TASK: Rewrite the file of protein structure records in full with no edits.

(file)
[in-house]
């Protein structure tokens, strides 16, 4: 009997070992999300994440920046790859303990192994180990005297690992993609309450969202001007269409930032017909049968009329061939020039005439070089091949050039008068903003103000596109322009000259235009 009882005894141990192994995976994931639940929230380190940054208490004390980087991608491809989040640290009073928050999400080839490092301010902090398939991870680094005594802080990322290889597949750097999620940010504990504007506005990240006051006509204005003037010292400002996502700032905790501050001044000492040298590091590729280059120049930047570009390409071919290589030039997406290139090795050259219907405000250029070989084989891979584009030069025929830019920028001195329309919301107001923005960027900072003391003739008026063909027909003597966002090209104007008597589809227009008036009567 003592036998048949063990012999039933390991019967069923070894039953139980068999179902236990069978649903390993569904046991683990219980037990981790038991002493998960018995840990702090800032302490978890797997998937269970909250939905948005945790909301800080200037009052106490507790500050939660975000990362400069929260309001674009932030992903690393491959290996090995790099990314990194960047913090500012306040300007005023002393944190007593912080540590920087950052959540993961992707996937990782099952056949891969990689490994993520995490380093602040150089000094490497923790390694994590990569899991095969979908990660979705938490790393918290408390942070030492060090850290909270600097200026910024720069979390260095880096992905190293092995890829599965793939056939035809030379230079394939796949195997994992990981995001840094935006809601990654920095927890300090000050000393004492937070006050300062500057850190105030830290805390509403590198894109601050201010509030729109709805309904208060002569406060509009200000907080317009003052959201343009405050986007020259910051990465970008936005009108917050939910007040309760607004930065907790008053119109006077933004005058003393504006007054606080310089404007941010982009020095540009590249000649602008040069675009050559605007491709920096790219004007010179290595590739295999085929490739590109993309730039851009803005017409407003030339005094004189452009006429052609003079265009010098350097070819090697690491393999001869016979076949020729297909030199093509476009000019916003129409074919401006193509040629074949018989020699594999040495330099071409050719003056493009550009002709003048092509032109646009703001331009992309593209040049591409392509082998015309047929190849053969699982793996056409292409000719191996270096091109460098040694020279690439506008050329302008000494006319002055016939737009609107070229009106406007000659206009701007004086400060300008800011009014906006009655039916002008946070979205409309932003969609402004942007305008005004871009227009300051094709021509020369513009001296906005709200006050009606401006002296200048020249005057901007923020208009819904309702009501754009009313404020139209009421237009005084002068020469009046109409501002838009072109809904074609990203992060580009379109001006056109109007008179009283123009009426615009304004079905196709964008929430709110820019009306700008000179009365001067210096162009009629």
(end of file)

[in-house]
């Protein structure tokens, strides 16, 4: 009997070992999300994440920046790859303990192994180990005297690992993609309450969202001007269409930032017909049968009329061939020039005439070089091949050039008068903003103000596109322009000259235009 009882005894141990192994995976994931639940929230380190940054208490004390980087991608491809989040640290009073928050999400080839490092301010902090398939991870680094005594802080990322290889597949750097999620940010504990504007506005990240006051006509204005003037010292400002996502700032905790501050001044000492040298590091590729280059120049930047570009390409071919290589030039997406290139090795050259219907405000250029070989084989891979584009030069025929830019920028001195329309919301107001923005960027900072003391003739008026063909027909003597966002090209104007008597589809227009008036009567 003592036998048949063990012999039933390991019967069923070894039953139980068999179902236990069978649903390993569904046991683990219980037990981790038991002493998960018995840990702090800032302490978890797997998937269970909250939905948005945790909301800080200037009052106490507790500050939660975000990362400069929260309001674009932030992903690393491959290996090995790099990314990194960047913090500012306040300007005023002393944190007593912080540590920087950052959540993961992707996937990782099952056949891969990689490994993520995490380093602040150089000094490497923790390694994590990569899991095969979908990660979705938490790393918290408390942070030492060090850290909270600097200026910024720069979390260095880096992905190293092995890829599965793939056939035809030379230079394939796949195997994992990981995001840094935006809601990654920095927890300090000050000393004492937070006050300062500057850190105030830290805390509403590198894109601050201010509030729109709805309904208060002569406060509009200000907080317009003052959201343009405050986007020259910051990465970008936005009108917050939910007040309760607004930065907790008053119109006077933004005058003393504006007054606080310089404007941010982009020095540009590249000649602008040069675009050559605007491709920096790219004007010179290595590739295999085929490739590109993309730039851009803005017409407003030339005094004189452009006429052609003079265009010098350097070819090697690491393999001869016979076949020729297909030199093509476009000019916003129409074919401006193509040629074949018989020699594999040495330099071409050719003056493009550009002709003048092509032109646009703001331009992309593209040049591409392509082998015309047929190849053969699982793996056409292409000719191996270096091109460098040694020279690439506008050329302008000494006319002055016939737009609107070229009106406007000659206009701007004086400060300008800011009014906006009655039916002008946070979205409309932003969609402004942007305008005004871009227009300051094709021509020369513009001296906005709200006050009606401006002296200048020249005057901007923020208009819904309702009501754009009313404020139209009421237009005084002068020469009046109409501002838009072109809904074609990203992060580009379109001006056109109007008179009283123009009426615009304004079905196709964008929430709110820019009306700008000179009365001067210096162009009629």